Spring, 2013
Statistical mechanics is a branch of physics that applies probability theory to the study of the thermodynamic behavior of systems composed of a large number of particles. Statistical mechanics provides a framework for relating the microscopic properties of individual atoms and molecules to the macroscopic bulk properties of materials that can be observed in everyday life. Thus it explains thermodynamics as a result of the classical and quantummechanical descriptions of statistics and mechanics at the microscopic level. (Source: Wikipedia)
Lectures in this Course

Entropy and conservation of information
Professor Susskind introduces statistical mechanics as one of the most universal subjects in modern physics in terms of it's ability to explain and predict natural phenomena. He begins with a brief introduction to probability theory and then moves... [more] 
Temperature
Professor Susskind presents the physics of temperature. Temperature is not a fundamental quantity, but is derived as the amount of energy required to add an incremental amount of entropy to a system. As the energy of a system increases, the number... [more] 
Maximizing entropy
After reviewing the laws of thermodynamics, Professor Susskind begins the derivation of how energy states are distributed for a complex system system with many energy states. As the number of particles in a system grows, the distribution of states... [more] 
The Boltzmann distribution
Professor Susskind completes the derivation of the Boltzman distribution of states of a system. This distribution describes a system in equilibrium and with maximum entropy. He derives the formulas for energy, entropy, temperature, and the partition... [more]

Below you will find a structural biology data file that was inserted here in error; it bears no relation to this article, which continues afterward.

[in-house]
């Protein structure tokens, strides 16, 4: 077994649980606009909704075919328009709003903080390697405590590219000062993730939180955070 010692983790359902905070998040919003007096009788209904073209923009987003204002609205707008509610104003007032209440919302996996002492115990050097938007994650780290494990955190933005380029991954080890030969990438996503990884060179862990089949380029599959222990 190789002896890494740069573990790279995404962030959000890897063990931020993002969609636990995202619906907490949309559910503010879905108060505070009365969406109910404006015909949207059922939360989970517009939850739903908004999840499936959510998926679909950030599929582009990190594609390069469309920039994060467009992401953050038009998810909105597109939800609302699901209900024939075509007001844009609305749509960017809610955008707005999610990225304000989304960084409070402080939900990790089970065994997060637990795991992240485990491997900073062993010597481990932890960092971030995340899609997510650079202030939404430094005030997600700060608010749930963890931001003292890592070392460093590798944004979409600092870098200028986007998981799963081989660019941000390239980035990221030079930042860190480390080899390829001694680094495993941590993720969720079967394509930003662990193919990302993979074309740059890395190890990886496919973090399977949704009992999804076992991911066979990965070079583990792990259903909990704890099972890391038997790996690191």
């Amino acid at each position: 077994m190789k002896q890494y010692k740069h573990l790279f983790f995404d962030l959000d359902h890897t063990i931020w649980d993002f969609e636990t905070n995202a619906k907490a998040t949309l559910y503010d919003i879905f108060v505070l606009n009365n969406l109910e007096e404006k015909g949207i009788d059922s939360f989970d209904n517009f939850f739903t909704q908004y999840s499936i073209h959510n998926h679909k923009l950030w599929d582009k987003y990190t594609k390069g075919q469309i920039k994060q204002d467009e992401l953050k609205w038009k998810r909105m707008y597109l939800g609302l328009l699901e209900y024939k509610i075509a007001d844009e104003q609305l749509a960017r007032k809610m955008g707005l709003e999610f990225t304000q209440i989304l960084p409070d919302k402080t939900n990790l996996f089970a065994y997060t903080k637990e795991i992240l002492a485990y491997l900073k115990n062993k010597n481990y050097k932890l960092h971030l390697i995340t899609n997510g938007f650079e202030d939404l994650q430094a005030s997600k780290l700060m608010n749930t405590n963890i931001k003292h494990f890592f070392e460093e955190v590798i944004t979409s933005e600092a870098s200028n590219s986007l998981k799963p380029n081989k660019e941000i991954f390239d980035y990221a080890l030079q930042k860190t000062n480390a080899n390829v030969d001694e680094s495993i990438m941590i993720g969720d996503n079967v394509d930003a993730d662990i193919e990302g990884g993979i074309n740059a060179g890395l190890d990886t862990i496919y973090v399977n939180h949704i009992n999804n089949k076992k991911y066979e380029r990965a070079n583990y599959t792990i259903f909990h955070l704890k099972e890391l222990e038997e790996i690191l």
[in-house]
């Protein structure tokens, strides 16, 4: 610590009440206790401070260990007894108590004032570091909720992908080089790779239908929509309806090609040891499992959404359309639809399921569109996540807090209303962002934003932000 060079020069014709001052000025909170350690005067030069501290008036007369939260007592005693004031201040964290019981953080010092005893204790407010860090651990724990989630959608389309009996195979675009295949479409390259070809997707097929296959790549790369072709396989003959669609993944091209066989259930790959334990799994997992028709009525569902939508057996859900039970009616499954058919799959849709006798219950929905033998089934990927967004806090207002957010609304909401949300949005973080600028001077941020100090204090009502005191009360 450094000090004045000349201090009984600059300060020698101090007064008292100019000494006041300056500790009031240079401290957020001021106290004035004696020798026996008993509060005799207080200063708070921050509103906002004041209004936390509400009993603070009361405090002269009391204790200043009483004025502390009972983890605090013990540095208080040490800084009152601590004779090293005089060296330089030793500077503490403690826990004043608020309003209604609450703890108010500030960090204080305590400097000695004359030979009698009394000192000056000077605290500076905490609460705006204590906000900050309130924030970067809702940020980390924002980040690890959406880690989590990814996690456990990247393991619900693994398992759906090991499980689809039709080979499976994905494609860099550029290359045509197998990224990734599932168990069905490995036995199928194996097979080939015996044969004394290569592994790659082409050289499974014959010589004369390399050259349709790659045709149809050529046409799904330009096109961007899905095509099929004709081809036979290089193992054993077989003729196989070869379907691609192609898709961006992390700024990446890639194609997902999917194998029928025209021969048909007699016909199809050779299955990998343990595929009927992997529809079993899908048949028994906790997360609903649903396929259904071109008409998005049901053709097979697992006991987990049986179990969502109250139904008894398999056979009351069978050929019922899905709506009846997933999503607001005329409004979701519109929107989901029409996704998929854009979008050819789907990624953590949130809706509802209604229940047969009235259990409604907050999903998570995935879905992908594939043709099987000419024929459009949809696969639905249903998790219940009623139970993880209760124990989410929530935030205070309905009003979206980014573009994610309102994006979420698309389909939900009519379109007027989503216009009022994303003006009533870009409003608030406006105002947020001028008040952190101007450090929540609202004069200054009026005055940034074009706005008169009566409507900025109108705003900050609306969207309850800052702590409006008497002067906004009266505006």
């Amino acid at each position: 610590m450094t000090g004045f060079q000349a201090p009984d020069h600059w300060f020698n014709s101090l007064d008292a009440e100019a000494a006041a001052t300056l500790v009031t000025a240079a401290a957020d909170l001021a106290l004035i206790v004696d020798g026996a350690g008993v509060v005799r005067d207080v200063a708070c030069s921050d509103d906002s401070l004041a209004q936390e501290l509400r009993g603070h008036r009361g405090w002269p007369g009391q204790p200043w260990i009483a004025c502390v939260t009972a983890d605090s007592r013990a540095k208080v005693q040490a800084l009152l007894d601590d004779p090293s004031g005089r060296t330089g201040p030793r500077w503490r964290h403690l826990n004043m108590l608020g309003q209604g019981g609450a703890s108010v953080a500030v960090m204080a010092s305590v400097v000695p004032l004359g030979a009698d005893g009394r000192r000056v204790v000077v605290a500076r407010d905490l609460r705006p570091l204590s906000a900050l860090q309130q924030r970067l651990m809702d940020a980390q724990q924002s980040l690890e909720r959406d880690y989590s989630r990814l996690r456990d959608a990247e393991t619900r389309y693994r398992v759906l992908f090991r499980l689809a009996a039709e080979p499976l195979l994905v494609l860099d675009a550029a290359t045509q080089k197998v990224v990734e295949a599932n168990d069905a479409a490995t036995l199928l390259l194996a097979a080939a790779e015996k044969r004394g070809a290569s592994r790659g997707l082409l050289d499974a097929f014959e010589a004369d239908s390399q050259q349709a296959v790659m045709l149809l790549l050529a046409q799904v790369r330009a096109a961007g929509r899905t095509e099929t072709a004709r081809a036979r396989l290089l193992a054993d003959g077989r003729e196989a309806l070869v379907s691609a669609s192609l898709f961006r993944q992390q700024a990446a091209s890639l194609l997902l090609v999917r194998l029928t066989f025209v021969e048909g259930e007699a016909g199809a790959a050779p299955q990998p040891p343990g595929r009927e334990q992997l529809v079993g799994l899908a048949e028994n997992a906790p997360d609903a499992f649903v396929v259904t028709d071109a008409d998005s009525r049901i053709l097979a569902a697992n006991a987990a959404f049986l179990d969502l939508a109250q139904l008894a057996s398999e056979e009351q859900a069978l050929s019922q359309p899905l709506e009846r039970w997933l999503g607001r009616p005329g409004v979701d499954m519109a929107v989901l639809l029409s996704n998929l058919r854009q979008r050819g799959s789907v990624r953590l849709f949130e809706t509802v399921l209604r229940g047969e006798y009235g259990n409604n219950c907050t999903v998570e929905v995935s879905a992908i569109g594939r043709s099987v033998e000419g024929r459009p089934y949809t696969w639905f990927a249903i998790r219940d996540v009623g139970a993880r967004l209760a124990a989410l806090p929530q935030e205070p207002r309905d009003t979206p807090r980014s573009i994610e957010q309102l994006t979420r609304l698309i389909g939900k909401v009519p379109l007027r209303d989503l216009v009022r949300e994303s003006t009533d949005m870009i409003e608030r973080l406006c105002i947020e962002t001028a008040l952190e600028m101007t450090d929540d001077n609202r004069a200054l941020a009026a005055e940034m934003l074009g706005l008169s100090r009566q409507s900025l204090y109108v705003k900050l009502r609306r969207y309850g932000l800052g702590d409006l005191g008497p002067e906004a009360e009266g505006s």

Pressure of an ideal gas and fluctuations
Professor Susskind derives the formula for the pressure of an ideal gas. He begins by introducing the Helmholtz free energy, and the concept of adiabatic processes. These concepts lead to the definition of pressure as the change of energy with... [more] 
Weakly interacting gases, heat, and work
Professor Susskind derives the equations for the energy and pressure of a gas of weakly interacting particles, and develops the concepts of heat and work which lead to the first law of thermodynamics. 
Entropy vs. reversibility
Professor Susskind begins the lecture with 2 examples: (1) deriving the speed of sound in an ideal gas; and (2) a single harmonic oscillator in a heat bath. The harmonic oscillator example leads to a discrepancy with empirical observation that can... [more] 
Entropy, reversibility, and magnetism
Professor Susskind develops the equation for the probability that all molecules of a gas will converge in one half of a room, and concludes that this event is possible, but that the time scale for it to occur is incredibly long. This line of... [more] 
Tbe Ising model
After reviewing the discussion of a single magnetic particle (or spin) in a heat bath, Professor Susskind continues with the development of the onedimensional Ising model. This model does not exhibit phase transitions. He then moves on to the... [more] 
Liquidgas phase transition
Professor Susskind continues the discussion of phase transitions beginning with a review of the Ising model and the mean field approximation, and then presents the temperature and magnetic field parameters of the phase transition of a magnetic... [more]